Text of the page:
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Architect Gil Hanse Reflects On His Rio Course as Olympics Near

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At the outset of building the Olympic golf course in Rio, architect Gil Hanse had one bulldozer that didn't function properly, only two of his own employees, three road trucks and six Brazilian workers who had never been on a golf course.

But somehow, the course is finished.

In a sit-down with Philly.com, Hanse reflects on the project that began in January 2013 and opens up about the difficulties surrounding the project. If you're unfamiliar with Hanse, you should be familiar with his work. He's renovated the Blue Monster at Trump Doral, restored Winged Foot, designed Castle Stuart in Inverness and is building Streamsong Black in Florida.

None of those courses will be as intensely scrutinized as the Olympic course in Rio.

First, the specifics of the course: it's a par-71 track that plays 7,128 yards for the men and 6,245 for the women. It's described as a links-styled course, and should play like one since it was built on a sand quarry, and has 79 total bunkers and water in play on four holes. As for the difficulty and course setup, Hanse says, "While we don't want to see guys shooting 59, we also don't want to see guys shooting 95. And it's the same thing with the women."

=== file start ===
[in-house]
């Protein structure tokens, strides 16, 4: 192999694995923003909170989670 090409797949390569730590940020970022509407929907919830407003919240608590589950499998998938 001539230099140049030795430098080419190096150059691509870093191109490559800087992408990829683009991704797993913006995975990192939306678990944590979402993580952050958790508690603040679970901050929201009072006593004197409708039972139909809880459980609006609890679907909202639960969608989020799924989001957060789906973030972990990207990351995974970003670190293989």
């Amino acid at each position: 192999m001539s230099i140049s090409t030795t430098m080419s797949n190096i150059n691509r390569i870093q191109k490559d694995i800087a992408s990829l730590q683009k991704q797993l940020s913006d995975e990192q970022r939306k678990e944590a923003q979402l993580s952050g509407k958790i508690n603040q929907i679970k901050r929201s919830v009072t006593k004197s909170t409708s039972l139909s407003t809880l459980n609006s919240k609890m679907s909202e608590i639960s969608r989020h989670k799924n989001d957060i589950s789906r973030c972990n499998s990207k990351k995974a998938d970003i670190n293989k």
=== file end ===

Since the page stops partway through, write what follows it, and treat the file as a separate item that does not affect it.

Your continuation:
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Even after all of the issues surrounding the Olympic course in Rio, Gil Hanse says he would do it all over again if asked.

At the beginning of the project, Hanse was onsite in Brazil with his wife, Tracey and daughter, Caley, where they were all supposed to stay until the work was done. Tracey and Caley left after seven months.

"I couldn't ask them to spend another section of time, and it was pretty stressful on all of us, primarily because the work wasn't going well," Hanse said.

Tracey said of her husband: "He's never been that frustrated, never before and never since."

Among the major issues was the surrounding environment. The course is adjacent to an environmentally protected area, so the routing had to be arranged not to disturb the local wildlife and plants. Almost two years into the project, area prosecutors attempted to put a stop to the construction, but the request was denied. Hanse's trucks kept getting stuck in the sand. The bulldozer overheated after 30 minutes of use. His local workers had no prior experience building golf courses.

What could have been a disaster has turned into a fully-functioning and beautiful course, as evident by the test event held in March. All that's left is to sit back and watch golf being played in the Olympics for the first time since 1904. As for Hanse, he's standing by the finished product.

"I don't feel like we're going to have to apologize for this golf course," Hanse said.

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